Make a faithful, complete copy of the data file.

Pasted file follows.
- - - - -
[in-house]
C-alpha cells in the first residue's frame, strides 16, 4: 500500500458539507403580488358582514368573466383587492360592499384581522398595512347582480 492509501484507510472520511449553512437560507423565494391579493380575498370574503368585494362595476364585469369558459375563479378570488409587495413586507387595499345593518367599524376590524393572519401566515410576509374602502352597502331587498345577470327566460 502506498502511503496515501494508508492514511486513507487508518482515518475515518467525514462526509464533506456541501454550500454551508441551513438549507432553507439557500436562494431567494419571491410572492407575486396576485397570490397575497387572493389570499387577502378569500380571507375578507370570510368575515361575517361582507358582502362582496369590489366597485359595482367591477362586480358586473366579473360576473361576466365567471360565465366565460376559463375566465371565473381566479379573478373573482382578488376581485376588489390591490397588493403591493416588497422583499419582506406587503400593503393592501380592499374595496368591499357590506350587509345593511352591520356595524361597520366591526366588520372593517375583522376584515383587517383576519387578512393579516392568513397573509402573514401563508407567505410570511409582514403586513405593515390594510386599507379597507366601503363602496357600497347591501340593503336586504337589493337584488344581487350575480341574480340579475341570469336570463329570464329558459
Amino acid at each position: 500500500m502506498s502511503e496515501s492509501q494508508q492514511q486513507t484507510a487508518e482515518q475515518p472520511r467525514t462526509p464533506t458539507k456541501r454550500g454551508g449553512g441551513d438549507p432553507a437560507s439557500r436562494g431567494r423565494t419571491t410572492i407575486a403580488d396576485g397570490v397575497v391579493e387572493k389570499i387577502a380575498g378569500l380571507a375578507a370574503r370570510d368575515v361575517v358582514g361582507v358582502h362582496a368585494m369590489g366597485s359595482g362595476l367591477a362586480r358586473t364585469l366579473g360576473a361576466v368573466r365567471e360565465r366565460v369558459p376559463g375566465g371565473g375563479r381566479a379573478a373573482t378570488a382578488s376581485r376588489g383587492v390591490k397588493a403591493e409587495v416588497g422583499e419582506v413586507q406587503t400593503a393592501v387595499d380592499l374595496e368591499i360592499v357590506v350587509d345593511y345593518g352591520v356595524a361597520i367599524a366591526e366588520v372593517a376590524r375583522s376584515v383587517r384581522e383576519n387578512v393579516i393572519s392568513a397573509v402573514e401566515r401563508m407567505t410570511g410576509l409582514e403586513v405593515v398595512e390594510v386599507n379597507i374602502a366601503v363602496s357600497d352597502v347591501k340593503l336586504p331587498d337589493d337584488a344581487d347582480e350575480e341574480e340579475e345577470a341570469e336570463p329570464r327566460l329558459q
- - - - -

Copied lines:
[in-house]
C-alpha cells in the first residue's frame, strides 16, 4: 500500500458539507403580488358582514368573466383587492360592499384581522398595512347582480 492509501484507510472520511449553512437560507423565494391579493380575498370574503368585494362595476364585469369558459375563479378570488409587495413586507387595499345593518367599524376590524393572519401566515410576509374602502352597502331587498345577470327566460 502506498502511503496515501494508508492514511486513507487508518482515518475515518467525514462526509464533506456541501454550500454551508441551513438549507432553507439557500436562494431567494419571491410572492407575486396576485397570490397575497387572493389570499387577502378569500380571507375578507370570510368575515361575517361582507358582502362582496369590489366597485359595482367591477362586480358586473366579473360576473361576466365567471360565465366565460376559463375566465371565473381566479379573478373573482382578488376581485376588489390591490397588493403591493416588497422583499419582506406587503400593503393592501380592499374595496368591499357590506350587509345593511352591520356595524361597520366591526366588520372593517375583522376584515383587517383576519387578512393579516392568513397573509402573514401563508407567505410570511409582514403586513405593515390594510386599507379597507366601503363602496357600497347591501340593503336586504337589493337584488344581487350575480341574480340579475341570469336570463329570464329558459
Amino acid at each position: 500500500m502506498s502511503e496515501s492509501q494508508q492514511q486513507t484507510a487508518e482515518q475515518p472520511r467525514t462526509p464533506t458539507k456541501r454550500g454551508g449553512g441551513d438549507p432553507a437560507s439557500r436562494g431567494r423565494t419571491t410572492i407575486a403580488d396576485g397570490v397575497v391579493e387572493k389570499i387577502a380575498g378569500l380571507a375578507a370574503r370570510d368575515v361575517v358582514g361582507v358582502h362582496a368585494m369590489g366597485s359595482g362595476l367591477a362586480r358586473t364585469l366579473g360576473a361576466v368573466r365567471e360565465r366565460v369558459p376559463g375566465g371565473g375563479r381566479a379573478a373573482t378570488a382578488s376581485r376588489g383587492v390591490k397588493a403591493e409587495v416588497g422583499e419582506v413586507q406587503t400593503a393592501v387595499d380592499l374595496e368591499i360592499v357590506v350587509d345593511y345593518g352591520v356595524a361597520i367599524a366591526e366588520v372593517a376590524r375583522s376584515v383587517r384581522e383576519n387578512v393579516i393572519s392568513a397573509v402573514e401566515r401563508m407567505t410570511g410576509l409582514e403586513v405593515v398595512e390594510v386599507n379597507i374602502a366601503v363602496s357600497d352597502v347591501k340593503l336586504p331587498d337589493d337584488a344581487d347582480e350575480e341574480e340579475e345577470a341570469e336570463p329570464r327566460l329558459q